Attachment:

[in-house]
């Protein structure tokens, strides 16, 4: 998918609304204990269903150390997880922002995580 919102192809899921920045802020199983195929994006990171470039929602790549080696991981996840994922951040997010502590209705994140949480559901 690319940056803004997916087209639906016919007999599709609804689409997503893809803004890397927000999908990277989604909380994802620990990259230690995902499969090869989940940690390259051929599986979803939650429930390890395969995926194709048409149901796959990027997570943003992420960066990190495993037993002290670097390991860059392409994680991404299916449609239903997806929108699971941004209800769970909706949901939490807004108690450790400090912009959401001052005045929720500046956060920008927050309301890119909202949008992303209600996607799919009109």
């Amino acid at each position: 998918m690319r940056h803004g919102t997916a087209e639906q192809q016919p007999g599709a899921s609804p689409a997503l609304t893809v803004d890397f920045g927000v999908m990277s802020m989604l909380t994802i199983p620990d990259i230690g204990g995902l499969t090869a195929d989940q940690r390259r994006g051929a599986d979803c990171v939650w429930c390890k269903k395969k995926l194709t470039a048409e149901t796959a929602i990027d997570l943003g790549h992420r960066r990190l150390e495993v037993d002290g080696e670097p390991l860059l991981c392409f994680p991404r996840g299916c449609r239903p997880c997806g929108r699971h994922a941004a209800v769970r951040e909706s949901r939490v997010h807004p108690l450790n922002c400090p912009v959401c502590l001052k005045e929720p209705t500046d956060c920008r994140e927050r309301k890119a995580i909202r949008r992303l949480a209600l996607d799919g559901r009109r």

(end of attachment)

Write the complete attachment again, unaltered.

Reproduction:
[in-house]
């Protein structure tokens, strides 16, 4: 998918609304204990269903150390997880922002995580 919102192809899921920045802020199983195929994006990171470039929602790549080696991981996840994922951040997010502590209705994140949480559901 690319940056803004997916087209639906016919007999599709609804689409997503893809803004890397927000999908990277989604909380994802620990990259230690995902499969090869989940940690390259051929599986979803939650429930390890395969995926194709048409149901796959990027997570943003992420960066990190495993037993002290670097390991860059392409994680991404299916449609239903997806929108699971941004209800769970909706949901939490807004108690450790400090912009959401001052005045929720500046956060920008927050309301890119909202949008992303209600996607799919009109």
């Amino acid at each position: 998918m690319r940056h803004g919102t997916a087209e639906q192809q016919p007999g599709a899921s609804p689409a997503l609304t893809v803004d890397f920045g927000v999908m990277s802020m989604l909380t994802i199983p620990d990259i230690g204990g995902l499969t090869a195929d989940q940690r390259r994006g051929a599986d979803c990171v939650w429930c390890k269903k395969k995926l194709t470039a048409e149901t796959a929602i990027d997570l943003g790549h992420r960066r990190l150390e495993v037993d002290g080696e670097p390991l860059l991981c392409f994680p991404r996840g299916c449609r239903p997880c997806g929108r699971h994922a941004a209800v769970r951040e909706s949901r939490v997010h807004p108690l450790n922002c400090p912009v959401c502590l001052k005045e929720p209705t500046d956060c920008r994140e927050r309301k890119a995580i909202r949008r992303l949480a209600l996607d799919g559901r009109r």